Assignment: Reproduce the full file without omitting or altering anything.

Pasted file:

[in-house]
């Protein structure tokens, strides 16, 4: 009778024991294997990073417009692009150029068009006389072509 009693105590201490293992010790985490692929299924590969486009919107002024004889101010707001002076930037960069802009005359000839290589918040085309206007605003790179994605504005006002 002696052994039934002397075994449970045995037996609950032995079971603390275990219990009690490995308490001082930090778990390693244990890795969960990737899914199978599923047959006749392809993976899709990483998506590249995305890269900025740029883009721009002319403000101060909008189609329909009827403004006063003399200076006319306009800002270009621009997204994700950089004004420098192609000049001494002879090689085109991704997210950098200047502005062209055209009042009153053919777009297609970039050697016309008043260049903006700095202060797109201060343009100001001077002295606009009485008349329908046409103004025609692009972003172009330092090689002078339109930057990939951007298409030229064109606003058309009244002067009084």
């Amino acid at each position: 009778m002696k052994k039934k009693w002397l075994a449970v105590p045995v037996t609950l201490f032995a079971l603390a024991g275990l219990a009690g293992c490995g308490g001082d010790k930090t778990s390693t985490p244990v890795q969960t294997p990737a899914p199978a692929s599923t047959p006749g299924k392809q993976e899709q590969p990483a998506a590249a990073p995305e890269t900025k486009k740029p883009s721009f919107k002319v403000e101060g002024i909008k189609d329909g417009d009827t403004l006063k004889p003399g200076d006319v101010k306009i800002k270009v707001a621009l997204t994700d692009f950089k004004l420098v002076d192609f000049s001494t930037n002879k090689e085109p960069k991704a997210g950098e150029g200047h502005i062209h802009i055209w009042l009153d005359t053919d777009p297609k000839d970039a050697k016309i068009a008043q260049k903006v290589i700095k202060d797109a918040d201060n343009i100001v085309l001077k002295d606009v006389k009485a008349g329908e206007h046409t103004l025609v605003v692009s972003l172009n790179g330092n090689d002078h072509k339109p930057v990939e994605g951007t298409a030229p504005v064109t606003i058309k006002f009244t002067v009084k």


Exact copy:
[in-house]
């Protein structure tokens, strides 16, 4: 009778024991294997990073417009692009150029068009006389072509 009693105590201490293992010790985490692929299924590969486009919107002024004889101010707001002076930037960069802009005359000839290589918040085309206007605003790179994605504005006002 002696052994039934002397075994449970045995037996609950032995079971603390275990219990009690490995308490001082930090778990390693244990890795969960990737899914199978599923047959006749392809993976899709990483998506590249995305890269900025740029883009721009002319403000101060909008189609329909009827403004006063003399200076006319306009800002270009621009997204994700950089004004420098192609000049001494002879090689085109991704997210950098200047502005062209055209009042009153053919777009297609970039050697016309008043260049903006700095202060797109201060343009100001001077002295606009009485008349329908046409103004025609692009972003172009330092090689002078339109930057990939951007298409030229064109606003058309009244002067009084």
């Amino acid at each position: 009778m002696k052994k039934k009693w002397l075994a449970v105590p045995v037996t609950l201490f032995a079971l603390a024991g275990l219990a009690g293992c490995g308490g001082d010790k930090t778990s390693t985490p244990v890795q969960t294997p990737a899914p199978a692929s599923t047959p006749g299924k392809q993976e899709q590969p990483a998506a590249a990073p995305e890269t900025k486009k740029p883009s721009f919107k002319v403000e101060g002024i909008k189609d329909g417009d009827t403004l006063k004889p003399g200076d006319v101010k306009i800002k270009v707001a621009l997204t994700d692009f950089k004004l420098v002076d192609f000049s001494t930037n002879k090689e085109p960069k991704a997210g950098e150029g200047h502005i062209h802009i055209w009042l009153d005359t053919d777009p297609k000839d970039a050697k016309i068009a008043q260049k903006v290589i700095k202060d797109a918040d201060n343009i100001v085309l001077k002295d606009v006389k009485a008349g329908e206007h046409t103004l025609v605003v692009s972003l172009n790179g330092n090689d002078h072509k339109p930057v990939e994605g951007t298409a030229p504005v064109t606003i058309k006002f009244t002067v009084k």